NEW ROCHELLE, N.Y. – With some of the top talking heads in the country debating the merits and dangers of potentially lowering the legal drinking age, college students in lower Westchester have a predictable opinion: lower it.
In a recent package in The New York Times , a group of authors, educators and intellectuals took to the pages to debate whether or not lawmakers should consider lowering the legal drinking age to 18 or 19, and what possible effects that could have.
With most college students eagerly awaiting their 21st birthday, many would be perfectly happy if they were able to purchase alcohol legally a little sooner.
“It’s not like if you’re underage you can’t get the alcohol, so it doesn’t even make sense really,” said Shayna Crane, a student at Monroe College in New Rochelle. “Who decided that 21 is the right age?”
Iona College student Stephen Irving said he believed that if the drinking age were to be lowered, it would lead to more responsible behavior from those partaking in the alcohol.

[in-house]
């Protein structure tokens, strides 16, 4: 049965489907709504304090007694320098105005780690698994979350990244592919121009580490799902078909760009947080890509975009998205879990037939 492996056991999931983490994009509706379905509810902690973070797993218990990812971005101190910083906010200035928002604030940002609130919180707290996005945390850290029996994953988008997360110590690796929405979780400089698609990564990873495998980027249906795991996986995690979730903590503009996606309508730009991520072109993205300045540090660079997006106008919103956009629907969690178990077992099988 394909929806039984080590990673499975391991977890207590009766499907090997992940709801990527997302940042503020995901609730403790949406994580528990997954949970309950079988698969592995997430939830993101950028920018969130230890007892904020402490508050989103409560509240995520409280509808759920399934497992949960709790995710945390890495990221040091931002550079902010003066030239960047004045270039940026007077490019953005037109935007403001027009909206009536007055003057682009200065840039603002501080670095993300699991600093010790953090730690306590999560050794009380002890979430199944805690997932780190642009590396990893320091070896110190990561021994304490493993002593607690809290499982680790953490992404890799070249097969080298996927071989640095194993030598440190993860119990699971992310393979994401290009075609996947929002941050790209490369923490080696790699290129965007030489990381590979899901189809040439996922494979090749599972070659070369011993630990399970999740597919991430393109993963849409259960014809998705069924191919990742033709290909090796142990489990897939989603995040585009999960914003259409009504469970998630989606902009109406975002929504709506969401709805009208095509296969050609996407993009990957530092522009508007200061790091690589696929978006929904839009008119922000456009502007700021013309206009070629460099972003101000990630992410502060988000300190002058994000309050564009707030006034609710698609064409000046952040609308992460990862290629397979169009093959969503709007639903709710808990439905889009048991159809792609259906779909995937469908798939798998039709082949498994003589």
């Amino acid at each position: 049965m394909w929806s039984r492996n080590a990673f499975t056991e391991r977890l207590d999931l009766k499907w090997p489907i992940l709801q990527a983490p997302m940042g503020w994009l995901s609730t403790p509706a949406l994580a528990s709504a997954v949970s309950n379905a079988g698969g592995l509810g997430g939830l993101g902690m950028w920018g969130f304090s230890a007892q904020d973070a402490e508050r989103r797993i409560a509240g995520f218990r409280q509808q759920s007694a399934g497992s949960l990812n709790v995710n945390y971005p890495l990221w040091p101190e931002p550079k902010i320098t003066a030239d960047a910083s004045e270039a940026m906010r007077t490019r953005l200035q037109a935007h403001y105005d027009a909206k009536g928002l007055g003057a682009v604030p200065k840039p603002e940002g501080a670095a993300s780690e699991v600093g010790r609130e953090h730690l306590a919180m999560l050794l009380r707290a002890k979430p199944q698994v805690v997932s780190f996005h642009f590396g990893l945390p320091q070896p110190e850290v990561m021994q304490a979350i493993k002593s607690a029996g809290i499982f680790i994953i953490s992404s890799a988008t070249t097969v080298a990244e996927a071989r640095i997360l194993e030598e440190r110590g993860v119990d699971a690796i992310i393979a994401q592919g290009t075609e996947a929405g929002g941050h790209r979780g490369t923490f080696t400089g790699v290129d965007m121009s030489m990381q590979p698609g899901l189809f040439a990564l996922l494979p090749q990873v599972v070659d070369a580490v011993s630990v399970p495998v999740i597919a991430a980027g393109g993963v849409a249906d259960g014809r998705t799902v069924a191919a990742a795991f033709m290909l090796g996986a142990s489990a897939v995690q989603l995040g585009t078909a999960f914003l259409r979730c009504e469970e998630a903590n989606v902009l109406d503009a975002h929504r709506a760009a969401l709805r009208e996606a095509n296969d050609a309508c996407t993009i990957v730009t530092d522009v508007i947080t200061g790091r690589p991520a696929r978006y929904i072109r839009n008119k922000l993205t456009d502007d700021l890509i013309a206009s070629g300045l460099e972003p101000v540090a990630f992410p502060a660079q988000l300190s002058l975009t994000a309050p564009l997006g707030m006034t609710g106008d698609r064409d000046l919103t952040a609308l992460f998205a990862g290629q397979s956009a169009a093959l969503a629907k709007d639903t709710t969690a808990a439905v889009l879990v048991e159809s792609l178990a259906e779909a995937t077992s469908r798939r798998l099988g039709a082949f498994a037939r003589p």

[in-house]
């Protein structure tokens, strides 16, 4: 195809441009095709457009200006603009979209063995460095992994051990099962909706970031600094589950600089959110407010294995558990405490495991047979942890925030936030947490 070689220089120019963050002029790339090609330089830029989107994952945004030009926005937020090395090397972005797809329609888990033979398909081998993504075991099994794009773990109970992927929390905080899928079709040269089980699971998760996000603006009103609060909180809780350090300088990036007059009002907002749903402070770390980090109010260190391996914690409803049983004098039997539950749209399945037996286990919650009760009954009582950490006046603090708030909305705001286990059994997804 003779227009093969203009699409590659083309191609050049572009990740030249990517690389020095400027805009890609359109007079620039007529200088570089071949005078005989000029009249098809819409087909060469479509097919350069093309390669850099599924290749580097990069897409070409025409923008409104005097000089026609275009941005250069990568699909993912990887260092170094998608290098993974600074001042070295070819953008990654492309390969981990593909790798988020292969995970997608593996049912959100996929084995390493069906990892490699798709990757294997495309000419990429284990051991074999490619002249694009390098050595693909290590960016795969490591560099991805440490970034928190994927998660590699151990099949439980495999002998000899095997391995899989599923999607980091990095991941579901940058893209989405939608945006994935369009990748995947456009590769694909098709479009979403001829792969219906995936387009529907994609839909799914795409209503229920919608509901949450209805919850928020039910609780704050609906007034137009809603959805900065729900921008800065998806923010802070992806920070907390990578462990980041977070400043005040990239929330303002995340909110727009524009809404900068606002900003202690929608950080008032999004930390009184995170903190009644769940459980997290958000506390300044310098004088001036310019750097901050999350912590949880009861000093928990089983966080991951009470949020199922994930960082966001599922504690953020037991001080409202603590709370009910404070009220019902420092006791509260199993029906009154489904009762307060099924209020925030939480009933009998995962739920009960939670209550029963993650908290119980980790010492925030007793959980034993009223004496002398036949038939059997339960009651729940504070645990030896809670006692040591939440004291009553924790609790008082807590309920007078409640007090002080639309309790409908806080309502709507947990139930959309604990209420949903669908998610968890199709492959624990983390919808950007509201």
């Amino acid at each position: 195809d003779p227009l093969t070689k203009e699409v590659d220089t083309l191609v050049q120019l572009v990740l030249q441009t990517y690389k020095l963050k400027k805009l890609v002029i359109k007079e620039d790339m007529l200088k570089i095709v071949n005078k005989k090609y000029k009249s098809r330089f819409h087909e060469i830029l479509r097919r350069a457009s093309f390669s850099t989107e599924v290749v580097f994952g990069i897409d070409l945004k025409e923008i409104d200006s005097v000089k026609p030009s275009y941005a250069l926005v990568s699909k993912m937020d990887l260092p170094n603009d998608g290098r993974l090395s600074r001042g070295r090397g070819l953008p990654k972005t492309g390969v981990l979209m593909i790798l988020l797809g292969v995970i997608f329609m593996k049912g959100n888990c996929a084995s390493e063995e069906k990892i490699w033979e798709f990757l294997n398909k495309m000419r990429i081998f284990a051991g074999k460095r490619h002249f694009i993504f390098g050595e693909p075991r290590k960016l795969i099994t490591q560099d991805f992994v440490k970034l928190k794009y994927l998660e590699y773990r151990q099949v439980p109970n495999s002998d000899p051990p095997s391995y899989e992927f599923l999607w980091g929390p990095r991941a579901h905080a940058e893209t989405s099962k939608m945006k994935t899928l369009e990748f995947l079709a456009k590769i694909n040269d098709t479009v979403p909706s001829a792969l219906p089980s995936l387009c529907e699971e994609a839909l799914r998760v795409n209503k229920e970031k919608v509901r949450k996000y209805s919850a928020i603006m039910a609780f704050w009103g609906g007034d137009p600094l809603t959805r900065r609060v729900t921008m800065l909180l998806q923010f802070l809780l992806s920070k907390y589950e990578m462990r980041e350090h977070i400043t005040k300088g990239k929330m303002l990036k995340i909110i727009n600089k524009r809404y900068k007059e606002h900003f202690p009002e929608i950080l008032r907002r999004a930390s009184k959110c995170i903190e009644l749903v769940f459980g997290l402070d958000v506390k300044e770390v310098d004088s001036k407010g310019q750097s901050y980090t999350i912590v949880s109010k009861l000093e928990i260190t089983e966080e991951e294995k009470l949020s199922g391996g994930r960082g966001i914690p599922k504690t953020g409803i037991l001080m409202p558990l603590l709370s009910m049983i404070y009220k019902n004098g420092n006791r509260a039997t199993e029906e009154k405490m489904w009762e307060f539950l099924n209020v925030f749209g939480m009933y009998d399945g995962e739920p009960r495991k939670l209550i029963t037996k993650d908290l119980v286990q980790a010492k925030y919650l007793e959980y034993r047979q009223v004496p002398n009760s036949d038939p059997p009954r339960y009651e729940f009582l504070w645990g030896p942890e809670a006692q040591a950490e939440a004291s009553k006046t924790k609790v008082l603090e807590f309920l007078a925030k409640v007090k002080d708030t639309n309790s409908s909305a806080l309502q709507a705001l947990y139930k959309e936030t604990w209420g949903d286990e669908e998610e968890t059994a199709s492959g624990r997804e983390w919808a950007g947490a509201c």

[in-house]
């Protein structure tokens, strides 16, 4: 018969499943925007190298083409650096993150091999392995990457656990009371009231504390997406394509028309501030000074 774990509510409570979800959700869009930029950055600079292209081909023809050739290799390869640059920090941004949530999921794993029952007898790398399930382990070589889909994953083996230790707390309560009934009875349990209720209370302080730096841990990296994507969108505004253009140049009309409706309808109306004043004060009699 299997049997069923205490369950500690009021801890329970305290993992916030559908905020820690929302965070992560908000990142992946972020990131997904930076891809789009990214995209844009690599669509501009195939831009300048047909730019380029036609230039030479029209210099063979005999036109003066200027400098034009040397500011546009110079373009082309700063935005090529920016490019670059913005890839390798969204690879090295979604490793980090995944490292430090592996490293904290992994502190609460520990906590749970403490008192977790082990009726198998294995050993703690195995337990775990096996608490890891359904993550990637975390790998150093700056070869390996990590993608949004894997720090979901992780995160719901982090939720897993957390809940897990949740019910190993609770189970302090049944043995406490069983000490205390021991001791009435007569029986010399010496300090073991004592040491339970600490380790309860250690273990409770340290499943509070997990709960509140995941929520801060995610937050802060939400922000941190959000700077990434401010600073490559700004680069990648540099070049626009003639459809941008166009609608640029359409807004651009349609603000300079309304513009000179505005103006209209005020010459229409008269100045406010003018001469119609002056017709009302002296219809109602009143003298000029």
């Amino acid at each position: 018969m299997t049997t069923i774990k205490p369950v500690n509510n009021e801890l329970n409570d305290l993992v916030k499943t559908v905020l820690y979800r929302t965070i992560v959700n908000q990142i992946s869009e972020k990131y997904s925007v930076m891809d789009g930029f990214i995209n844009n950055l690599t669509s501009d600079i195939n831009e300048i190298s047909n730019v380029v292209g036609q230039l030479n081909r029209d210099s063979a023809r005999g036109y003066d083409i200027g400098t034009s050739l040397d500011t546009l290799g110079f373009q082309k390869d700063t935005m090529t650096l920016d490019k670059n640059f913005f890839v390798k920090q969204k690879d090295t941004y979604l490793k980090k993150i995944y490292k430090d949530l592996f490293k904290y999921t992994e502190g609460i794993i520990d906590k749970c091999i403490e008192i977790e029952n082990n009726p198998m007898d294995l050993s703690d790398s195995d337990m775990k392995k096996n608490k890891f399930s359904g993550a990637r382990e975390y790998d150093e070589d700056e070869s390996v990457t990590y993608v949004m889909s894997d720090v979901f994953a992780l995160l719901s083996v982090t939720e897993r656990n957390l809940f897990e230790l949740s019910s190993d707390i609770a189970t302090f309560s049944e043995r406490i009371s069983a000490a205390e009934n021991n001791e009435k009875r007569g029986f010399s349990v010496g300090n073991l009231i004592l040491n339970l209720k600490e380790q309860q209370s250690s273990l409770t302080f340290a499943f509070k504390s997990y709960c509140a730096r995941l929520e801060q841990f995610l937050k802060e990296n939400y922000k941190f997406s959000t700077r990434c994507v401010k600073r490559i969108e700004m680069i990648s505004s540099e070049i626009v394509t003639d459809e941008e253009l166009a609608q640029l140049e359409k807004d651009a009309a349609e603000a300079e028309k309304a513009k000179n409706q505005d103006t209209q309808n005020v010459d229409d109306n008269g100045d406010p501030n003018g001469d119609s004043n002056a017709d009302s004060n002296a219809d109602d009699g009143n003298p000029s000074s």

“A lot of the issues that come up are when people get caught with fake IDs, or worse, drinking and driving,” he said. “But I know a lot of that comes from having to sneak around. If a 19-year-old could buy alcohol, he wouldn’t have to sneak around and be shady.”
Although the legal age to purchase alcohol remains 21, Mount Vernon resident Darryl Irving said he believed that younger people, especially students and even teenagers will find ways to get the booze if they want it.
“If it’s 18 or 21, I don’t think it really makes a difference. It’s not all that difficult to get some alcohol if you want it,” he said. “Until they start enforcing the laws a little better, I just don’t think it will matter.”
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